QuickBooks is not just for businesses, it allows nonprofits to track donations and expenses as well. It also allows you to produce reports by grant or program or by the combined entity as a whole. Where you can satisfy the reporting needs of grantors, program managers, the board, your auditors, and yourself. Below we will walk you through what questions you should ask yourself when determining the right version for you nonprofit.
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Tech Soup suggests that even before you install QuickBooks, you should have an implementation and planning with key stakeholders that include:
- Treasurer - Board of Directors
- Program Managers
- Accounting Staff
- Your Auditor
- Development Director
- Executive Director
- IT Consultants or Staff
- Any other "stakeholder" who uses or needs financial information to perform her/his job
The main goal behind the of the implementation and planning meeting is to identify what data entered into the system should be grouped and presented for the purpose of providing useful reports
The grouped data and reports in QuickBooks will make:
- Reporting to donors, grantors, the government, and other parties faster and simpler;
- The preparation of the organization’s 990 easier and more accurate
- Audits smoother, quicker, and less stressful
- Any organizational transitions easier
- Track restricted grants more accurately and easily.
Which version of QuickBooks should your nonprofit use?
The main factors in choosing between QuickBooks Online for Nonprofits and QuickBooks Desktop for nonprofits comes down to accessibility, pricing, reporting needs, and allocation needs.
The online version allows for multiple users and access via the internet. This can be important for board members who change or when multiple people need to access a file.
Online is priced by monthly subscription and the desktop is a one-time fee. It’s recommended that you upgrade the desktop software every three years.
The online version has flexibility in creating different allocations and in tracking program, fundraising, and administrative expenses as well as restricted funds. If organizations have an outside donor management software, such as Wild Apricot or Donor Perfect, the online version can often manage these as well.
The main advantage to QuickBooks Online for Nonprofits is its remote accessibility. For a nonprofit with multiple locations the cloud-based software allows anyone with a user ID yo log in from anywhere. QuickBooks Online offers an accounting solution for a monthly fee of $20-$50 per month. It upgrades automatically and backs up automatically each evening.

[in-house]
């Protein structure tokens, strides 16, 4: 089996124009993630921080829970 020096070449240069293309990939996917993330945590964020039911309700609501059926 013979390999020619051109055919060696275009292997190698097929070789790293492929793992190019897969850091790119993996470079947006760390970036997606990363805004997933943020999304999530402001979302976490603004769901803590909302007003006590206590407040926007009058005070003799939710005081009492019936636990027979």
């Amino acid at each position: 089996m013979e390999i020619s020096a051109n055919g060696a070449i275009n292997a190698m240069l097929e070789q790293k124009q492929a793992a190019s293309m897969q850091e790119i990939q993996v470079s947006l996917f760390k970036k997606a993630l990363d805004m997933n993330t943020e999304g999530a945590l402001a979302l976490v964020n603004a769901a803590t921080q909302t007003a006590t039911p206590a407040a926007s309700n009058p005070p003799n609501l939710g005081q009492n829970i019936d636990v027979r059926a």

QuickBooks Premier Nonprofit Edition
QuickBooks Premier is the mid-grade version of the desktop software ranges in price from $250-$500. Premier contains a larger database of reports, including the Balance Sheet by Class (missing from Pro).
Although more expensive, it is the edition best-suited for an organization that decides to use the desktop version. It is more user-friendly, and nearly completely ready out-of-the-box. The slightly higher cost can be tempered by the fact that even though a new edition is released every year, the desktop version only needs to be upgraded every 2 to 3 years.
QuickBooks Pro Edition
The desktop software retails from $170-$250. Although it is not specifically designed for nonprofits, it is adaptable to nonprofit functions and has the vast majority of features needed. Unfortunately, Pro does not have any of the nonprofit terminology. Instead of “donors” it uses the term “customer” and “Statement of Activities” is “Profit & Loss Statement.”
Pro only keeps a limited archive (usually only the last previous reconciliation) of account reconciliation reports, meaning that if you ever forgot to save an account reconciliation report, there would be no way of retrieving it.
Ultimately, every nonprofit organization is unique in its mission, programs, and accounting needs. Each individual organization must analyze its set of circumstances and bookkeeping procedures to determine which version is best for them.